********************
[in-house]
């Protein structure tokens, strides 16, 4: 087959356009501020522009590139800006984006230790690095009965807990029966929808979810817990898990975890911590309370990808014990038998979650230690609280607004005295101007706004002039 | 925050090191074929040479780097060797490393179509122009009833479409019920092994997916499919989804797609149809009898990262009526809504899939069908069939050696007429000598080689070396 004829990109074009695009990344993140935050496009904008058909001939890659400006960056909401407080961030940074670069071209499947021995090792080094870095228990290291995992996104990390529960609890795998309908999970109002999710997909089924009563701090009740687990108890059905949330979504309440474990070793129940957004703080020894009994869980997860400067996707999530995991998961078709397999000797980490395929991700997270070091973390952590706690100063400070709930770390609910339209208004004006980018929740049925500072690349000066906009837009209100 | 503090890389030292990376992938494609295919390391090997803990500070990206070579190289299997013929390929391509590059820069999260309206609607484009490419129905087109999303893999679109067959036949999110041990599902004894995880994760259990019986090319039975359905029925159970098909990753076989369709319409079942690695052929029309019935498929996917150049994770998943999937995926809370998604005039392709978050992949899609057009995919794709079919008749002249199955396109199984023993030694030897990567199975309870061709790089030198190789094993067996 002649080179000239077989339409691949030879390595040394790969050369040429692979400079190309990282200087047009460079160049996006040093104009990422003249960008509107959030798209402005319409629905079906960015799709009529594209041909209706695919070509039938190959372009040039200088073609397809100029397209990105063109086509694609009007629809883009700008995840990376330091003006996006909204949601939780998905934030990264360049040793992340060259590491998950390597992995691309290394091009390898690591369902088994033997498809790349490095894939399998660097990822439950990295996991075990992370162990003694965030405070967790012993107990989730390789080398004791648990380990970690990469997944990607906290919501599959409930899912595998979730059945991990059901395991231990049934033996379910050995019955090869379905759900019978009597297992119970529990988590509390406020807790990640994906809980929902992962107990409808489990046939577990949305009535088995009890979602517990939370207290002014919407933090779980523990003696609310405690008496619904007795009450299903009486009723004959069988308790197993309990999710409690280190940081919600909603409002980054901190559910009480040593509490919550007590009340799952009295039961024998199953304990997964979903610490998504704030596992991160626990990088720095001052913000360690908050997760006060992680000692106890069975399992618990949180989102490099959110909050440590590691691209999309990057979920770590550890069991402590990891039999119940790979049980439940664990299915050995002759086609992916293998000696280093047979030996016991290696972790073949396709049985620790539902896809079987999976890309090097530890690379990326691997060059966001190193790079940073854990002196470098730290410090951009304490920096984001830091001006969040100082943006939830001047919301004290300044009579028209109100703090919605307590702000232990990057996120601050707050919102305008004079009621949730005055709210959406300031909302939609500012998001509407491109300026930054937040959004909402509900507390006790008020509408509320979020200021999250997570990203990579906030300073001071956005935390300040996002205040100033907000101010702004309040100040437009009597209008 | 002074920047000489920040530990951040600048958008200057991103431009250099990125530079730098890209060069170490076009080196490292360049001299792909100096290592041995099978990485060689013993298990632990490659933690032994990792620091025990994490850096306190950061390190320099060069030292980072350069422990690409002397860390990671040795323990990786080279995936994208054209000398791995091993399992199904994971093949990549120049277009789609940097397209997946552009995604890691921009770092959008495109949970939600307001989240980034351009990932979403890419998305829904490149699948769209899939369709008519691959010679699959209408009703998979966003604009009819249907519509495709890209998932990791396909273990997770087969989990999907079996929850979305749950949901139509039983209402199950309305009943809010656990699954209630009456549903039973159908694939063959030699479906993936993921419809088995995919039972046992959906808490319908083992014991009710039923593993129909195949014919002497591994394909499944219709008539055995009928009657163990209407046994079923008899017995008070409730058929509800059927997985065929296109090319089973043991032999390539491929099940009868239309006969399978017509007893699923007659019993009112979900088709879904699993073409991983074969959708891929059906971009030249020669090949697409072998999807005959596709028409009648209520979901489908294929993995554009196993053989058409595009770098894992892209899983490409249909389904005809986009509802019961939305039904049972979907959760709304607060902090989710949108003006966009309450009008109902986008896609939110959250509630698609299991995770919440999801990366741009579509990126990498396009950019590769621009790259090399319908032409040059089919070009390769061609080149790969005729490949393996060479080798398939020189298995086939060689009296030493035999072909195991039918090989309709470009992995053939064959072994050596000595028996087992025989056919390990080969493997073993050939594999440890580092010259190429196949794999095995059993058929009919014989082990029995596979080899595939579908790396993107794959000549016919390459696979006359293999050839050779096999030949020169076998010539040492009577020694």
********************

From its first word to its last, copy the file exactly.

[in-house]
């Protein structure tokens, strides 16, 4: 087959356009501020522009590139800006984006230790690095009965807990029966929808979810817990898990975890911590309370990808014990038998979650230690609280607004005295101007706004002039 | 925050090191074929040479780097060797490393179509122009009833479409019920092994997916499919989804797609149809009898990262009526809504899939069908069939050696007429000598080689070396 004829990109074009695009990344993140935050496009904008058909001939890659400006960056909401407080961030940074670069071209499947021995090792080094870095228990290291995992996104990390529960609890795998309908999970109002999710997909089924009563701090009740687990108890059905949330979504309440474990070793129940957004703080020894009994869980997860400067996707999530995991998961078709397999000797980490395929991700997270070091973390952590706690100063400070709930770390609910339209208004004006980018929740049925500072690349000066906009837009209100 | 503090890389030292990376992938494609295919390391090997803990500070990206070579190289299997013929390929391509590059820069999260309206609607484009490419129905087109999303893999679109067959036949999110041990599902004894995880994760259990019986090319039975359905029925159970098909990753076989369709319409079942690695052929029309019935498929996917150049994770998943999937995926809370998604005039392709978050992949899609057009995919794709079919008749002249199955396109199984023993030694030897990567199975309870061709790089030198190789094993067996 002649080179000239077989339409691949030879390595040394790969050369040429692979400079190309990282200087047009460079160049996006040093104009990422003249960008509107959030798209402005319409629905079906960015799709009529594209041909209706695919070509039938190959372009040039200088073609397809100029397209990105063109086509694609009007629809883009700008995840990376330091003006996006909204949601939780998905934030990264360049040793992340060259590491998950390597992995691309290394091009390898690591369902088994033997498809790349490095894939399998660097990822439950990295996991075990992370162990003694965030405070967790012993107990989730390789080398004791648990380990970690990469997944990607906290919501599959409930899912595998979730059945991990059901395991231990049934033996379910050995019955090869379905759900019978009597297992119970529990988590509390406020807790990640994906809980929902992962107990409808489990046939577990949305009535088995009890979602517990939370207290002014919407933090779980523990003696609310405690008496619904007795009450299903009486009723004959069988308790197993309990999710409690280190940081919600909603409002980054901190559910009480040593509490919550007590009340799952009295039961024998199953304990997964979903610490998504704030596992991160626990990088720095001052913000360690908050997760006060992680000692106890069975399992618990949180989102490099959110909050440590590691691209999309990057979920770590550890069991402590990891039999119940790979049980439940664990299915050995002759086609992916293998000696280093047979030996016991290696972790073949396709049985620790539902896809079987999976890309090097530890690379990326691997060059966001190193790079940073854990002196470098730290410090951009304490920096984001830091001006969040100082943006939830001047919301004290300044009579028209109100703090919605307590702000232990990057996120601050707050919102305008004079009621949730005055709210959406300031909302939609500012998001509407491109300026930054937040959004909402509900507390006790008020509408509320979020200021999250997570990203990579906030300073001071956005935390300040996002205040100033907000101010702004309040100040437009009597209008 | 002074920047000489920040530990951040600048958008200057991103431009250099990125530079730098890209060069170490076009080196490292360049001299792909100096290592041995099978990485060689013993298990632990490659933690032994990792620091025990994490850096306190950061390190320099060069030292980072350069422990690409002397860390990671040795323990990786080279995936994208054209000398791995091993399992199904994971093949990549120049277009789609940097397209997946552009995604890691921009770092959008495109949970939600307001989240980034351009990932979403890419998305829904490149699948769209899939369709008519691959010679699959209408009703998979966003604009009819249907519509495709890209998932990791396909273990997770087969989990999907079996929850979305749950949901139509039983209402199950309305009943809010656990699954209630009456549903039973159908694939063959030699479906993936993921419809088995995919039972046992959906808490319908083992014991009710039923593993129909195949014919002497591994394909499944219709008539055995009928009657163990209407046994079923008899017995008070409730058929509800059927997985065929296109090319089973043991032999390539491929099940009868239309006969399978017509007893699923007659019993009112979900088709879904699993073409991983074969959708891929059906971009030249020669090949697409072998999807005959596709028409009648209520979901489908294929993995554009196993053989058409595009770098894992892209899983490409249909389904005809986009509802019961939305039904049972979907959760709304607060902090989710949108003006966009309450009008109902986008896609939110959250509630698609299991995770919440999801990366741009579509990126990498396009950019590769621009790259090399319908032409040059089919070009390769061609080149790969005729490949393996060479080798398939020189298995086939060689009296030493035999072909195991039918090989309709470009992995053939064959072994050596000595028996087992025989056919390990080969493997073993050939594999440890580092010259190429196949794999095995059993058929009919014989082990029995596979080899595939579908790396993107794959000549016919390459696979006359293999050839050779096999030949020169076998010539040492009577020694």